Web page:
SILDENAFIL INTERACTIONS & WARNINGS: WHEN NOT TO TAKE VIAGRA

If you’re taking Sildenafil for ED then there are some Viagra contraindications and interactions you should be aware of. 

Viagra 100 pill on grey and white tiled square

For many men, even those with diabetes or high blood pressure, Viagra can help to safely restore erections. But some health conditions could make Viagra unsuitable for you or increase the risk of side effects. 

Viagra interactions refer to a whole manner of medicines and non-medicines that could cause trouble for the user if taken alongside the ED drug. This can be standard prescribed medications, or even mixing Viagra and alcohol or weed. 

A full list of sildenafil warnings can be found in the patient leaflet included with your order. Always read the PIL before you commence a course of treatment. If anything gives you cause for concern you should contact the prescriber or your doctor.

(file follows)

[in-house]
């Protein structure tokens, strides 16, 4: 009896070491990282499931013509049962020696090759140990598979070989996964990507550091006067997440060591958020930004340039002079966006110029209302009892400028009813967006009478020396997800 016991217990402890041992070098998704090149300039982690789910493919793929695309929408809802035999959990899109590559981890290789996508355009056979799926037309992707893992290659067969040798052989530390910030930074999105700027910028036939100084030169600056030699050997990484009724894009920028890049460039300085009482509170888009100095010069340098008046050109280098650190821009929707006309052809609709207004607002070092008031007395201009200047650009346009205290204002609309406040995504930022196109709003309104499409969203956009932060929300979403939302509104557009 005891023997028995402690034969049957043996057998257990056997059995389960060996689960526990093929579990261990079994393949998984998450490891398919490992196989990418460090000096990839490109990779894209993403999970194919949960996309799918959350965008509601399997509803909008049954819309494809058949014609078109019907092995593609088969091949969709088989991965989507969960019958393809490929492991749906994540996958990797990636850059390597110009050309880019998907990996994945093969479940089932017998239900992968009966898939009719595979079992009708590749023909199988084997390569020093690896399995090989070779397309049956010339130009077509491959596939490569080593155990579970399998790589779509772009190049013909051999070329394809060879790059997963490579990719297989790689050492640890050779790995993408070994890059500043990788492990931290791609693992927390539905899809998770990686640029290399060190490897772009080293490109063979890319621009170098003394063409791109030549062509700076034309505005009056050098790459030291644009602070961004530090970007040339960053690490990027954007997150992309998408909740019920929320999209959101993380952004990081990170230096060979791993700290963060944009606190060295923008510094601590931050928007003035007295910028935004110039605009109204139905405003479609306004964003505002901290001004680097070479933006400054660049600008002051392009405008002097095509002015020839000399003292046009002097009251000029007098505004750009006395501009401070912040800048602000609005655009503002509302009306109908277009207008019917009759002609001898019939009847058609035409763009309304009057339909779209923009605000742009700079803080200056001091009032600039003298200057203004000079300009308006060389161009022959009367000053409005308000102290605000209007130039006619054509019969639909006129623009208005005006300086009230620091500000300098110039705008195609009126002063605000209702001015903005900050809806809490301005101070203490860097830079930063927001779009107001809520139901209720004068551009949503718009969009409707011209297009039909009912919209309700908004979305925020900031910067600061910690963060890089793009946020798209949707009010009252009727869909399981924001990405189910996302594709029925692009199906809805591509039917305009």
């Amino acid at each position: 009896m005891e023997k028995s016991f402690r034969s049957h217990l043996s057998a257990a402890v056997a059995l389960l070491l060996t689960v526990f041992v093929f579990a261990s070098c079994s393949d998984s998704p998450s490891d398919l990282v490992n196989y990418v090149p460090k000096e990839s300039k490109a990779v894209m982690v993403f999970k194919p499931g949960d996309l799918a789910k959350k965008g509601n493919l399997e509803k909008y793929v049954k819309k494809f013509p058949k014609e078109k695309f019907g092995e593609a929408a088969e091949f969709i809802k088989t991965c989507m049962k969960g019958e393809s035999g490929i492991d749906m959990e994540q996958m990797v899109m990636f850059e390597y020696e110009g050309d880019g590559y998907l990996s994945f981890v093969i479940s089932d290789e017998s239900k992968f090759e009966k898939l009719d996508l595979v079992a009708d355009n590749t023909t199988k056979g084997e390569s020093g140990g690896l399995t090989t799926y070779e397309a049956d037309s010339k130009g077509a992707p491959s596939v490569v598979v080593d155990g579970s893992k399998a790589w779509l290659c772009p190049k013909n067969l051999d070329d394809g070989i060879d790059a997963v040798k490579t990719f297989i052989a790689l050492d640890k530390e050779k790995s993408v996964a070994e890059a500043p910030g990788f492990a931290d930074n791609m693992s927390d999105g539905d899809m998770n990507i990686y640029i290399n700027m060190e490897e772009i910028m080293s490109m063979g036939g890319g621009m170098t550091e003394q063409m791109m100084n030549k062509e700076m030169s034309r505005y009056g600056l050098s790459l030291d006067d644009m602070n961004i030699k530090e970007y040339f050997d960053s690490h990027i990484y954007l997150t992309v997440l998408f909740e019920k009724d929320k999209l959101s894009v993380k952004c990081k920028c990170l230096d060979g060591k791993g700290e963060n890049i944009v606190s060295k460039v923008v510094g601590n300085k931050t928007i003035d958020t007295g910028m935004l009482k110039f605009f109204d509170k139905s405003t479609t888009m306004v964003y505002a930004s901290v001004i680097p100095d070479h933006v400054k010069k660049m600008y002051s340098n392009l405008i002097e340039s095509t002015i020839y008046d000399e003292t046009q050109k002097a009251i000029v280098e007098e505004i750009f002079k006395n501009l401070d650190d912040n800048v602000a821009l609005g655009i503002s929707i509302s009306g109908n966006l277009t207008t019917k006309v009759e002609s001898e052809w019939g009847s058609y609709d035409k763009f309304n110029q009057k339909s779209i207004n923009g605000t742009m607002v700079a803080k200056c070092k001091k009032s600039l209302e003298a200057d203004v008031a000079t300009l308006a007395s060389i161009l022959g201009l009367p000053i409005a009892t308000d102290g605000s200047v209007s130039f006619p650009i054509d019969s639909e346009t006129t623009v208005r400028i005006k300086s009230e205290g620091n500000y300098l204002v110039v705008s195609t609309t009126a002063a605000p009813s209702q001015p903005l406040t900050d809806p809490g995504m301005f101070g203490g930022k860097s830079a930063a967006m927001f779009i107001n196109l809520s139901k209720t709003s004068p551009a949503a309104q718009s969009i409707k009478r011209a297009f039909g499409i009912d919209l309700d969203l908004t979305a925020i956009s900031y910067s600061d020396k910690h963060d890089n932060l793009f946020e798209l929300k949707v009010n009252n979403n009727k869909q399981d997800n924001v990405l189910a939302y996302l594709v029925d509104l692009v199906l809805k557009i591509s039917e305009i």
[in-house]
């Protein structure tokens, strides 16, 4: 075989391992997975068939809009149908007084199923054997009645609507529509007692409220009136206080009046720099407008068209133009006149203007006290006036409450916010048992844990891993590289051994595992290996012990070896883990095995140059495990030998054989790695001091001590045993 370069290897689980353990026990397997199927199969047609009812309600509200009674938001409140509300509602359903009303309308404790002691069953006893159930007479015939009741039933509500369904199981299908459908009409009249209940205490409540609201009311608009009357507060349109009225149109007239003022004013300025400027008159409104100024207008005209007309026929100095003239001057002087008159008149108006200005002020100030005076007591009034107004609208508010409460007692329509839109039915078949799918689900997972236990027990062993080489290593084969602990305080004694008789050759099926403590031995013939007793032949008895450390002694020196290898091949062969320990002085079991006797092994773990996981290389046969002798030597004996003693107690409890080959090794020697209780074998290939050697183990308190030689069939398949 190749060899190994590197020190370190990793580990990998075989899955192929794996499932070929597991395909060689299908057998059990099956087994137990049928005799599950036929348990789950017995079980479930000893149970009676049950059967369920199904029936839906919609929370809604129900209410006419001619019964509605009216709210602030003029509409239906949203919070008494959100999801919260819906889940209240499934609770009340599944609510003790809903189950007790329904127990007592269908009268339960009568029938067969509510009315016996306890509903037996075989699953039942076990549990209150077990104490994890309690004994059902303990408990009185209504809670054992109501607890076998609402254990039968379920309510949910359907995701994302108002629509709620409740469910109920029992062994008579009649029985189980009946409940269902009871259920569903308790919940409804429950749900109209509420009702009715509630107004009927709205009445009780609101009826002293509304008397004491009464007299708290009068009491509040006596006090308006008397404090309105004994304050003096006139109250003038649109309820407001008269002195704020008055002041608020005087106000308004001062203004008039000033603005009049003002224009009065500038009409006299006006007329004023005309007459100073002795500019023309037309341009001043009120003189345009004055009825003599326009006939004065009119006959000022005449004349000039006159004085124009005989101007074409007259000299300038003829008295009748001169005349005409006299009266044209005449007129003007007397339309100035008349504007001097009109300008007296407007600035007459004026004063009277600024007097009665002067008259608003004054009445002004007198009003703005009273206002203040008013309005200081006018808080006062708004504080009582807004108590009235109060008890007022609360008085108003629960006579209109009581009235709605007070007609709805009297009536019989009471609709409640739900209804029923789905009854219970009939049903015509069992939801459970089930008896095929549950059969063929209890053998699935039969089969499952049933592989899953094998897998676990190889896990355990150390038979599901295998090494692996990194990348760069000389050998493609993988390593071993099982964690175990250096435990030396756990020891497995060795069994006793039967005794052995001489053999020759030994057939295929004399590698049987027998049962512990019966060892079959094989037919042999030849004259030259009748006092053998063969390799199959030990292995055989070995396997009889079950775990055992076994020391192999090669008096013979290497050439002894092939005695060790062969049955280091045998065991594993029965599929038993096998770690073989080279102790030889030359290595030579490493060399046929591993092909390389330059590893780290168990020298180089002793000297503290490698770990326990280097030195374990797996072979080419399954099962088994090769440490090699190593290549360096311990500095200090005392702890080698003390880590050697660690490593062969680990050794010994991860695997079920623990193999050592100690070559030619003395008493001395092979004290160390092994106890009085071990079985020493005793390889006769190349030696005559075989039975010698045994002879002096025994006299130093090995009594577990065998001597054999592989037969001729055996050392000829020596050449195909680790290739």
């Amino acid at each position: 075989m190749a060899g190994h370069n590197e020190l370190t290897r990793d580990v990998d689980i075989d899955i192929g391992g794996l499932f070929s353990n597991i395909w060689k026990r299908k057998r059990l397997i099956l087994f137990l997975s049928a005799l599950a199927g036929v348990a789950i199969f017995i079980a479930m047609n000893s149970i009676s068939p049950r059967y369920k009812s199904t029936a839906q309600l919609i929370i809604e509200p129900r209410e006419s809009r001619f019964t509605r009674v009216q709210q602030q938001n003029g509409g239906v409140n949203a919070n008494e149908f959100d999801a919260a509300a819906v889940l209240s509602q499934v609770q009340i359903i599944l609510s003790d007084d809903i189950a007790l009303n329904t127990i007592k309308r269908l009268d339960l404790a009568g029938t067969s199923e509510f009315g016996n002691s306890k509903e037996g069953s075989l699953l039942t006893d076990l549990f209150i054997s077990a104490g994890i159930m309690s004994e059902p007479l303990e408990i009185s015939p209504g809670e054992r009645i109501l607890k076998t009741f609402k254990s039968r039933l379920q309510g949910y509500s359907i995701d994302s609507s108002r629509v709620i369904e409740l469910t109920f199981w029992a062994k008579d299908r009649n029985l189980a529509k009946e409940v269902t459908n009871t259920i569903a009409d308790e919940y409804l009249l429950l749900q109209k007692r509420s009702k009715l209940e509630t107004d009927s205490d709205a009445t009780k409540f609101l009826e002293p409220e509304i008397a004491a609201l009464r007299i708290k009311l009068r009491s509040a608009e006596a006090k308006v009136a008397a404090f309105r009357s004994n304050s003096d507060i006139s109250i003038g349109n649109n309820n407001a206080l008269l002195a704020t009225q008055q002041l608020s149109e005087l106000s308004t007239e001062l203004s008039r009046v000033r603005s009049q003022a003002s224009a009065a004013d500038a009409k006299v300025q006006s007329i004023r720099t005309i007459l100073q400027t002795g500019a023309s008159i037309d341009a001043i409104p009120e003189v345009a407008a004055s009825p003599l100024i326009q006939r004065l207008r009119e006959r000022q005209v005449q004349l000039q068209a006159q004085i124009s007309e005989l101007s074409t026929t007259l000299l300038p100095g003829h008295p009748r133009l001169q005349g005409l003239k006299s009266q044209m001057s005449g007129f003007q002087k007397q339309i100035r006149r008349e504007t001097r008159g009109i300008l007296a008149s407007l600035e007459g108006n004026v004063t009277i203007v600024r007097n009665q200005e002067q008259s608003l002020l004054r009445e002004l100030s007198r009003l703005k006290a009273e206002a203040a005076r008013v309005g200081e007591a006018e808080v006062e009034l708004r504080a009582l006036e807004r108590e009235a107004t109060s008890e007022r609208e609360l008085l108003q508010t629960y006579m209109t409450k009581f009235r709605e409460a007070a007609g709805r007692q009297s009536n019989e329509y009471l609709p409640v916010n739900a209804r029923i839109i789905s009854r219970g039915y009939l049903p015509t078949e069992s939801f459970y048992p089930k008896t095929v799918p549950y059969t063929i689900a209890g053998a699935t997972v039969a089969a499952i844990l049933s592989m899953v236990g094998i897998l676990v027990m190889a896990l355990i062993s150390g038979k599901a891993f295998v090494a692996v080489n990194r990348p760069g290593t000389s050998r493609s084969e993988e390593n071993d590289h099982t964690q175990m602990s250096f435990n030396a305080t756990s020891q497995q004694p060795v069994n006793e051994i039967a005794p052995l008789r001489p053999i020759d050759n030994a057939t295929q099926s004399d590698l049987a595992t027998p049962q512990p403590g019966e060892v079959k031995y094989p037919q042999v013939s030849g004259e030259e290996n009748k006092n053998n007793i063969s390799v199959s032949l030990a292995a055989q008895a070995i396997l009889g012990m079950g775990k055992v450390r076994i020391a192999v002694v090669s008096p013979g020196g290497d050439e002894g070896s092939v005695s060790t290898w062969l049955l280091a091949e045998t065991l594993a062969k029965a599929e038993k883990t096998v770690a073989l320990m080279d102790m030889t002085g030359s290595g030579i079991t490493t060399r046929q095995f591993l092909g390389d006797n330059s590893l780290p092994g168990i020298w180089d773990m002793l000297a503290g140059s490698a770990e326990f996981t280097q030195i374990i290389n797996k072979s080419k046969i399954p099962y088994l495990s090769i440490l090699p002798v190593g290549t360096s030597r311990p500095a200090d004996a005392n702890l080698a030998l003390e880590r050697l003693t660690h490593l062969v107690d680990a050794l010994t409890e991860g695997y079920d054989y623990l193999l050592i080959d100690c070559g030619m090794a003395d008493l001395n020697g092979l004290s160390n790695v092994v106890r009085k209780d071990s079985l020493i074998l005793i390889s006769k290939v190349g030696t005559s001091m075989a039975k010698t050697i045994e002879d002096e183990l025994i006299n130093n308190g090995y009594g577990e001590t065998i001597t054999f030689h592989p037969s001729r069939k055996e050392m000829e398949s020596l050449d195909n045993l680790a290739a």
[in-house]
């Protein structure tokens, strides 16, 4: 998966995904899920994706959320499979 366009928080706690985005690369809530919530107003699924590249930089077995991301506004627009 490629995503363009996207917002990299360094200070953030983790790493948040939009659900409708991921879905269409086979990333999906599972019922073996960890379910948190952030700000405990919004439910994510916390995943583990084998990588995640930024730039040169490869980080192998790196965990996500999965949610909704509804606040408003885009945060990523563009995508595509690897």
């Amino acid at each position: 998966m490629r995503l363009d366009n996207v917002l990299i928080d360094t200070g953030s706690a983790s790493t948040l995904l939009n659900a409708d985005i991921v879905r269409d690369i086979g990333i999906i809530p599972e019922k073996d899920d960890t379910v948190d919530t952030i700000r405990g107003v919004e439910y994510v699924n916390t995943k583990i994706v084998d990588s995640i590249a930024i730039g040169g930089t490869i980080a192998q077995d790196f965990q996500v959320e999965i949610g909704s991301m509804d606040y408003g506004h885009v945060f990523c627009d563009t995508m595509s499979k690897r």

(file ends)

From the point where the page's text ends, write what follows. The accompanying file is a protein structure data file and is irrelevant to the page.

Is Viagra dangerous? 

For most men, Viagra is not dangerous. But for men with certain conditions, it can be. 

For the most part, if you use Viagra you probably won’t notice any side effects or, if you do, they will likely be mild in nature. 

Viagra can be particularly dangerous if taken by someone who is also taking nitrates or nitric oxide. This combination of drugs is not safe. You should make the prescriber aware if you’re currently taking, or have recently taken, this category of drugs.